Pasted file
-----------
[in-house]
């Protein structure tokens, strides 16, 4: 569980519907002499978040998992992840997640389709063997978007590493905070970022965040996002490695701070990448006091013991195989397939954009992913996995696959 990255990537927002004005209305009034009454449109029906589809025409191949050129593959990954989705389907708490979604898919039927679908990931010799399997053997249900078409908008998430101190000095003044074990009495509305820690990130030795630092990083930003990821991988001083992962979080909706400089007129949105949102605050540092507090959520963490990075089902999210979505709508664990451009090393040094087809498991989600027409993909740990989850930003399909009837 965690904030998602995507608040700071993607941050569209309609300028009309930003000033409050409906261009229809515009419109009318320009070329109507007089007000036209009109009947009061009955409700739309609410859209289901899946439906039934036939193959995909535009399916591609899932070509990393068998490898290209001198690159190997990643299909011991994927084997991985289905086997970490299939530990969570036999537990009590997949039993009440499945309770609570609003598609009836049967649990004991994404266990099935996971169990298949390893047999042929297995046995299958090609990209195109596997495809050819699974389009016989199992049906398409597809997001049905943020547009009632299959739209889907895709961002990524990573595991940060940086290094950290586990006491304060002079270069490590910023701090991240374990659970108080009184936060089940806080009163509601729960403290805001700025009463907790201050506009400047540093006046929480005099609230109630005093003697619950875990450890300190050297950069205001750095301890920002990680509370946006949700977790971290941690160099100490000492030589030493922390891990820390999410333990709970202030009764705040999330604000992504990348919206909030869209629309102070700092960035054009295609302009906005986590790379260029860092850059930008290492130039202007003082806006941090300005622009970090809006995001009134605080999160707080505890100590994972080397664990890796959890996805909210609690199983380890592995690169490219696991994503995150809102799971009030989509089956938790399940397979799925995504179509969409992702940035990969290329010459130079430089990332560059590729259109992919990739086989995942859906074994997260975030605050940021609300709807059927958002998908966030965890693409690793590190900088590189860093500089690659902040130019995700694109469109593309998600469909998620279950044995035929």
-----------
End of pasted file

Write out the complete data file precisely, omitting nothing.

[in-house]
């Protein structure tokens, strides 16, 4: 569980519907002499978040998992992840997640389709063997978007590493905070970022965040996002490695701070990448006091013991195989397939954009992913996995696959 990255990537927002004005209305009034009454449109029906589809025409191949050129593959990954989705389907708490979604898919039927679908990931010799399997053997249900078409908008998430101190000095003044074990009495509305820690990130030795630092990083930003990821991988001083992962979080909706400089007129949105949102605050540092507090959520963490990075089902999210979505709508664990451009090393040094087809498991989600027409993909740990989850930003399909009837 965690904030998602995507608040700071993607941050569209309609300028009309930003000033409050409906261009229809515009419109009318320009070329109507007089007000036209009109009947009061009955409700739309609410859209289901899946439906039934036939193959995909535009399916591609899932070509990393068998490898290209001198690159190997990643299909011991994927084997991985289905086997970490299939530990969570036999537990009590997949039993009440499945309770609570609003598609009836049967649990004991994404266990099935996971169990298949390893047999042929297995046995299958090609990209195109596997495809050819699974389009016989199992049906398409597809997001049905943020547009009632299959739209889907895709961002990524990573595991940060940086290094950290586990006491304060002079270069490590910023701090991240374990659970108080009184936060089940806080009163509601729960403290805001700025009463907790201050506009400047540093006046929480005099609230109630005093003697619950875990450890300190050297950069205001750095301890920002990680509370946006949700977790971290941690160099100490000492030589030493922390891990820390999410333990709970202030009764705040999330604000992504990348919206909030869209629309102070700092960035054009295609302009906005986590790379260029860092850059930008290492130039202007003082806006941090300005622009970090809006995001009134605080999160707080505890100590994972080397664990890796959890996805909210609690199983380890592995690169490219696991994503995150809102799971009030989509089956938790399940397979799925995504179509969409992702940035990969290329010459130079430089990332560059590729259109992919990739086989995942859906074994997260975030605050940021609300709807059927958002998908966030965890693409690793590190900088590189860093500089690659902040130019995700694109469109593309998600469909998620279950044995035929």